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Proud of U: Stephanie Symons

Meet Stephanie Symons, a 2008 Department of Athletic Training graduate who's working as an athletic trainer for the United States Marine Corps

"I’m from South Jordan, Utah and went to Bingham High School. I started out at the U on a music scholarship, I was a percussion performance major in the Marching Band, Wind Ensemble and Utah Philharmonia. But I knew I wanted a regular paying job—my mom was a nurse, and my dad was a part time coach at my high school. I wanted to be involved in athletics and sports, and health and exercise science interested me. Athletic training seemed like a perfect fit."

Stephanie Symons and Marines

What did you plan to do when you graduated?

"I thought I’d end up working in athletics. I was a student athletic trainer with the Utah football team. I had a great time but man, there were some long days. We’d get done with our classes and go to the football practice center, get the water and taping set up, hand out water during practice, post-practice treatments and then clean up and prep for the next day.  Then I’d go home and study and do it all again. But game days were so much fun and I still keep in touch with some of my fellow student trainers and athletes. I also played in the marching band for three years, so I went to every home football game while I was in school. Three years in the band and the rest as a student AT and as an EMT. I just loved being in that environment! It’s such a huge part of my college experience.

After I graduated, I went straight to grad school and worked as a graduate assistant at George Mason University. I was an athletic trainer for their school of dance working with modern dancers. I ended up working at a small DIII college after that for a couple of years, but I got so burnt out. That was my dream and my goal, and I still wanted to be an athletic trainer, but I didn’t want to do it at a university anymore."

How did you end up with the Marines?

"Honestly it was just a Google search. My grandma lived in Southern California, and I wanted to get a job close by. I found a position at Camp Pendleton and applied, then they asked how I felt about working in Virginia. I’ve been at Quantico ever since and I don’t want to do anything else. I’m at The Basic School where all new officers go for an additional six months of training before they go to their specialty school. We see about 2,500 students a year, mostly new second lieutenants but we take care of everyone. We run a sick call in the morning and watch them do their physical training and even go on the hikes with them. We’re busy but it's fun. The hours are great, with very few nights, weekends or holidays."

What’s your work like today?

"Marines are very gung-ho, motivated, fit, individuals, so we’re protecting them from themselves most of the time. We mostly see lower extremity injuries but yesterday I had a dislocated shoulder during some ground fighting. I’ve seen everything from a bloody nose to a femur fracture. At first it was a really intimidating environment, but being an athletic trainer, an ankle is an ankle. Working with company commanders was like working with a head coach again. It took me about six months to get comfortable with their lingo, tempo and understanding what their training consists of. I’ve been here nine years and still love it. It’s nice because if a student doesn’t come in for treatment, I let their chain of command know and they’re in the next day. The staff is very supportive of what we do, I feel like we are all on the same page."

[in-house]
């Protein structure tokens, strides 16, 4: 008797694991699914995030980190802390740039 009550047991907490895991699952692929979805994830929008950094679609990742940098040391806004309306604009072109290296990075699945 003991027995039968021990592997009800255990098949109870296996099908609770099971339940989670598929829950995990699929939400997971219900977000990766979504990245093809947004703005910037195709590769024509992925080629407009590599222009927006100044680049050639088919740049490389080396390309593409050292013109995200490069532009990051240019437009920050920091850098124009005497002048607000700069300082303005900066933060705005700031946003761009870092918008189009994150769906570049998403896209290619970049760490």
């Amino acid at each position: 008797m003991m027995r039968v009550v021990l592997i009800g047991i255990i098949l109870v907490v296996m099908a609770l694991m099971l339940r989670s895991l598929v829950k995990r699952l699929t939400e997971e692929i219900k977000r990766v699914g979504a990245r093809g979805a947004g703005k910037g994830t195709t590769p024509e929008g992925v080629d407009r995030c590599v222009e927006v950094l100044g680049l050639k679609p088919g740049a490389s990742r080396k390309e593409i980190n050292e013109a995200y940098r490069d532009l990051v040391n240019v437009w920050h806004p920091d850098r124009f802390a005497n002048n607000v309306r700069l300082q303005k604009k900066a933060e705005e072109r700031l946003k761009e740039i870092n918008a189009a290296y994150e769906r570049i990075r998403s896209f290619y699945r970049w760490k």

How do you feel like the College of Health prepared you for your current career?

"I think the fact that I was able to work with football and have such a high volume of athletes at once was really helpful. Although it seemed overwhelming at the time! You learn a lot of good multitasking and how to triage different people. I was lucky to work at a big DI school and get experience in that environment, not only with football but with men’s and women's tennis too. I’ve noticed there’s a huge difference between athletic trainers who worked with football and college athletics versus those who worked in a clinic only. We understand that game day is game day, there’s a deadline you can’t change. This morning I had 22 people to see in three hours, and it was just like getting players ready for a football game. I think I have an advantage over my coworkers in that regard."

What advice would you give to a student wanting to pursue a similar career?

"Go for it! It’s huge to get some experience working in college sports, even  high school sports. The Army is looking to hire over 100 athletic trainers, the Marines have over 60 and are looking to expand, so it’s really an up-and-coming field. Having that background in sports and being able to make quick decisions have helped me quite a bit. I didn’t have the exact requirements they wanted but I was willing and eager to learn and had some experience."

What does More Health, Less Medicine mean to you?

"Take care of yourself and try to be more preventive about things. A mentor of mine once said “people could solve a lot their physical problems if they’d go out and hike. Walking and carrying a little bit of weight is a fantastic exercise.” It doesn’t take a fancy gym membership to stay active and strive to do something every day."